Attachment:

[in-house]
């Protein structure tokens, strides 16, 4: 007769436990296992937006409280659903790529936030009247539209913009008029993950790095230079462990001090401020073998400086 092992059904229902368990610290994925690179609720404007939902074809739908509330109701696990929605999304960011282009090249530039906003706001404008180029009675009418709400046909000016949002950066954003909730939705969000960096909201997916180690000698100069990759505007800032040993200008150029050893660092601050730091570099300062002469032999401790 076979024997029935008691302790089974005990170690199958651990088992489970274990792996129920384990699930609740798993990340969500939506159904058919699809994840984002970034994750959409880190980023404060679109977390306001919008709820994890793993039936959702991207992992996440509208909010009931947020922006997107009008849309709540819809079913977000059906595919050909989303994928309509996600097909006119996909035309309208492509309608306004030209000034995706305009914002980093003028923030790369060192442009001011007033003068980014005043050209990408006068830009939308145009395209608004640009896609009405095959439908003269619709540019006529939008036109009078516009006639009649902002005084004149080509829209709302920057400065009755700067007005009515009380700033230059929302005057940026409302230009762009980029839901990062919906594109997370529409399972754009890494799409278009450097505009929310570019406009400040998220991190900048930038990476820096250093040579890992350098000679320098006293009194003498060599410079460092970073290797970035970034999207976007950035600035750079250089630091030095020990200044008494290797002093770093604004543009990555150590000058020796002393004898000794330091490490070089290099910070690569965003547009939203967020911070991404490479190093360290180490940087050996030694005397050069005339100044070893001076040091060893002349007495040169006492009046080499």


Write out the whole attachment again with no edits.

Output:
[in-house]
């Protein structure tokens, strides 16, 4: 007769436990296992937006409280659903790529936030009247539209913009008029993950790095230079462990001090401020073998400086 092992059904229902368990610290994925690179609720404007939902074809739908509330109701696990929605999304960011282009090249530039906003706001404008180029009675009418709400046909000016949002950066954003909730939705969000960096909201997916180690000698100069990759505007800032040993200008150029050893660092601050730091570099300062002469032999401790 076979024997029935008691302790089974005990170690199958651990088992489970274990792996129920384990699930609740798993990340969500939506159904058919699809994840984002970034994750959409880190980023404060679109977390306001919008709820994890793993039936959702991207992992996440509208909010009931947020922006997107009008849309709540819809079913977000059906595919050909989303994928309509996600097909006119996909035309309208492509309608306004030209000034995706305009914002980093003028923030790369060192442009001011007033003068980014005043050209990408006068830009939308145009395209608004640009896609009405095959439908003269619709540019006529939008036109009078516009006639009649902002005084004149080509829209709302920057400065009755700067007005009515009380700033230059929302005057940026409302230009762009980029839901990062919906594109997370529409399972754009890494799409278009450097505009929310570019406009400040998220991190900048930038990476820096250093040579890992350098000679320098006293009194003498060599410079460092970073290797970035970034999207976007950035600035750079250089630091030095020990200044008494290797002093770093604004543009990555150590000058020796002393004898000794330091490490070089290099910070690569965003547009939203967020911070991404490479190093360290180490940087050996030694005397050069005339100044070893001076040091060893002349007495040169006492009046080499």